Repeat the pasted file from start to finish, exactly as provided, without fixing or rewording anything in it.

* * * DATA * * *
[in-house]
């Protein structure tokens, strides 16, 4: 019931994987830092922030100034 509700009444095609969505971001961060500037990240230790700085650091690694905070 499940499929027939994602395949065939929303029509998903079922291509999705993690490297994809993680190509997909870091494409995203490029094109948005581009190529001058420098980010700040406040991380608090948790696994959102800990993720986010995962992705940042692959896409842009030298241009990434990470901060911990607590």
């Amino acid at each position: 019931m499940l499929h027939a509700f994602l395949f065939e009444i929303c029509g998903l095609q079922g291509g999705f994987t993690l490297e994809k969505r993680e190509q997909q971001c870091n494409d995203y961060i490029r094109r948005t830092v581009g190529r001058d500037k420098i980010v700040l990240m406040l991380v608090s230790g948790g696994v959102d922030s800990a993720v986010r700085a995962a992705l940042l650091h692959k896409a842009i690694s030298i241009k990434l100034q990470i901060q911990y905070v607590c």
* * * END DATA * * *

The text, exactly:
[in-house]
């Protein structure tokens, strides 16, 4: 019931994987830092922030100034 509700009444095609969505971001961060500037990240230790700085650091690694905070 499940499929027939994602395949065939929303029509998903079922291509999705993690490297994809993680190509997909870091494409995203490029094109948005581009190529001058420098980010700040406040991380608090948790696994959102800990993720986010995962992705940042692959896409842009030298241009990434990470901060911990607590």
């Amino acid at each position: 019931m499940l499929h027939a509700f994602l395949f065939e009444i929303c029509g998903l095609q079922g291509g999705f994987t993690l490297e994809k969505r993680e190509q997909q971001c870091n494409d995203y961060i490029r094109r948005t830092v581009g190529r001058d500037k420098i980010v700040l990240m406040l991380v608090s230790g948790g696994v959102d922030s800990a993720v986010r700085a995962a992705l940042l650091h692959k896409a842009i690694s030298i241009k990434l100034q990470i901060q911990y905070v607590c």